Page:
Bundle Branch Block, Animation.


Bundle branch blocks happen when there is
an obstruction in one of the bundle branches. The names “left bundle branch block” and
“right bundle branch block” indicate the side that is affected. In a normal heart, the two ventricles are
depolarized simultaneously by the two bundles and contract at the same time. In bundle branch blocks, the UN-affected ventricle
depolarizes first. The electrical impulses THEN move through
the myocardium to the other side. This results in a DELAYED and SLOWED depolarization
of the affected ventricle, hence a broader QRS complex – typically longer than 120
milliseconds; and a loss in ventricular synchrony. Left and right bundle branch blocks are diagnosed
and differentiated by looking at ECG recordings obtained from the CHEST leads, which register
signal movements in a horizontal plane. Of these, the most useful are leads V1 and
V6 as they are best located to detect impulses moving between the left and right ventricles. Activation of the ventricles starts with the
interventricular septum. In normal conduction, depolarization of the
septum is initiated from the left bundle going to the right, TOWARD V1 and AWAY from V6. This results in a small positive deflection
in V1 and a negative deflection in V6. The signals then move both directions to the
two ventricles, but as the left ventricle is usually much larger, the NET movement is
to the left, AWAY from V1, TOWARD V6. This corresponds to a negative wave in V1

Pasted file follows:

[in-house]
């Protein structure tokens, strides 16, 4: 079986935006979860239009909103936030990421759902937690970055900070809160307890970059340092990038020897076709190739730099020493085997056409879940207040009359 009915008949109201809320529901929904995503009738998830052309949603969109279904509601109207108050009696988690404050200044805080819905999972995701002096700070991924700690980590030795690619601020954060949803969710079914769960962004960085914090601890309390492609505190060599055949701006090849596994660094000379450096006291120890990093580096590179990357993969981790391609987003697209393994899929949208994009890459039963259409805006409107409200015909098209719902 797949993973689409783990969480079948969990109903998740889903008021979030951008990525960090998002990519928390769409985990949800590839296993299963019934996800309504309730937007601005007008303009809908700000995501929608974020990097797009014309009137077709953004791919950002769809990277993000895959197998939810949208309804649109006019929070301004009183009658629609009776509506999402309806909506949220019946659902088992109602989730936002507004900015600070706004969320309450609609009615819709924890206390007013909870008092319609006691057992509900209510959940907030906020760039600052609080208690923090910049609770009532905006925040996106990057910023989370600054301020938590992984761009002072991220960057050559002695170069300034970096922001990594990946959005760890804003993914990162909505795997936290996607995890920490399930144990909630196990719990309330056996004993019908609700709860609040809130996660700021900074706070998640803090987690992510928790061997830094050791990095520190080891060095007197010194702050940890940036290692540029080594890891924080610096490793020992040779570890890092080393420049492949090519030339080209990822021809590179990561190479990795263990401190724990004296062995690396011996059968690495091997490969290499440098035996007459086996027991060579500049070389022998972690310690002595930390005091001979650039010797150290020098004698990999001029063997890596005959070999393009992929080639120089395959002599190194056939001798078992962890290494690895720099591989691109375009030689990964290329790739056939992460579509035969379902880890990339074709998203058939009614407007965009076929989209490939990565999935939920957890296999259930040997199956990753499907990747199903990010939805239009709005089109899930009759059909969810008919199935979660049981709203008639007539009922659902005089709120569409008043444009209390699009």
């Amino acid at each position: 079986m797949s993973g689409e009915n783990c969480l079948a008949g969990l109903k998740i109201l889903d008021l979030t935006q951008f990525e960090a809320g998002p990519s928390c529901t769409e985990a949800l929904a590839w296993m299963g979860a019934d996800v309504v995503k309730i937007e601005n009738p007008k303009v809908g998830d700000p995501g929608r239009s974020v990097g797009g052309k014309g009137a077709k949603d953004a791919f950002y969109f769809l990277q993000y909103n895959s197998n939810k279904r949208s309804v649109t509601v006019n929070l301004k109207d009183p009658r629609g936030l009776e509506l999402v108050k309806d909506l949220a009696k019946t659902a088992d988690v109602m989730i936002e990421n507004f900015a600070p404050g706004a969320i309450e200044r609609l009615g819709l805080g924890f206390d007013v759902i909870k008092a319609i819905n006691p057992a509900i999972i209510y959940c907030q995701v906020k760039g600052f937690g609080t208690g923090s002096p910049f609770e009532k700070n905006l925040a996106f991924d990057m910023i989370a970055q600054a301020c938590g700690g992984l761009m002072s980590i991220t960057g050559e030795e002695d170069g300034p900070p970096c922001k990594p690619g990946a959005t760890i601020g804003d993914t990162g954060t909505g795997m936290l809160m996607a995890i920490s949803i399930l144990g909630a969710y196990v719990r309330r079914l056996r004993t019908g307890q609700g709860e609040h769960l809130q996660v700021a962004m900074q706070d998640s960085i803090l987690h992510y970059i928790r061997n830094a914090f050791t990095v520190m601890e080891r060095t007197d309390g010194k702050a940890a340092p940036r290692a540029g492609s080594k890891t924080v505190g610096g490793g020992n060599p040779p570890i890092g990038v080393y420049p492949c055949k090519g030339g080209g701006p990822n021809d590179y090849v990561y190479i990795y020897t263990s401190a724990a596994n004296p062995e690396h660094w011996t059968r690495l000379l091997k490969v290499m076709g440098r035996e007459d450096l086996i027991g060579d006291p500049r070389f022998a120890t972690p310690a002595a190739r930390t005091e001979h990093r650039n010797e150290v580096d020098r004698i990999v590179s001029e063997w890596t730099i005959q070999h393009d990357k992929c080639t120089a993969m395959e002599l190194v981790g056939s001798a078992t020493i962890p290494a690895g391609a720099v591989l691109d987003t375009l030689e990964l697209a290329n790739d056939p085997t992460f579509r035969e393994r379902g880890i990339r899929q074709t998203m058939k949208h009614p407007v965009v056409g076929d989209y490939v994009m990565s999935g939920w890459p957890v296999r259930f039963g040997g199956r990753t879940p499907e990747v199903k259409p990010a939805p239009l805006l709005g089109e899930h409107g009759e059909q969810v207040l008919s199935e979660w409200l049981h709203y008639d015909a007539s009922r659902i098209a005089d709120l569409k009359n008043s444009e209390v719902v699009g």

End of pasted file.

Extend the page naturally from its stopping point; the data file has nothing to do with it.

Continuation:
and a positive wave in V6. In RIGHT bundle branch block the initial septal
activation is unchanged. The left ventricle depolarizes NORMALLY toward
V6, away from V1, producing a positive deflection in V6, negative in V1. The impulses then REVERSE the direction spreading
to the right ventricle, hence a subsequent negative wave in V6, positive in V1. Lead V1 gives a characteristic M shape with
a terminal R wave, while V6 sees a broader S wave. In LEFT bundle branch block septal depolarization
is REVERSED, from right to left, giving a negative wave in V1. The right ventricle activates first, with
the signals moving to the right, generating a small upward deflection. Depolarization then spreads to the larger
left ventricle, resulting in a large downward deflection. Lead V6 sees the opposite, producing a wide,
characteristic “bunny ears” QRS complex with two R waves. In some cases, right ventricular depolarization
may not be visible. Some people with bundle branch blocks are
born with this condition. They usually do not have any symptoms and
do not require treatments. Others acquire it as a consequence of another
heart disease. These patients need monitoring, and in severe
cases, a pacemaker may be required to restore ventricular synchrony.

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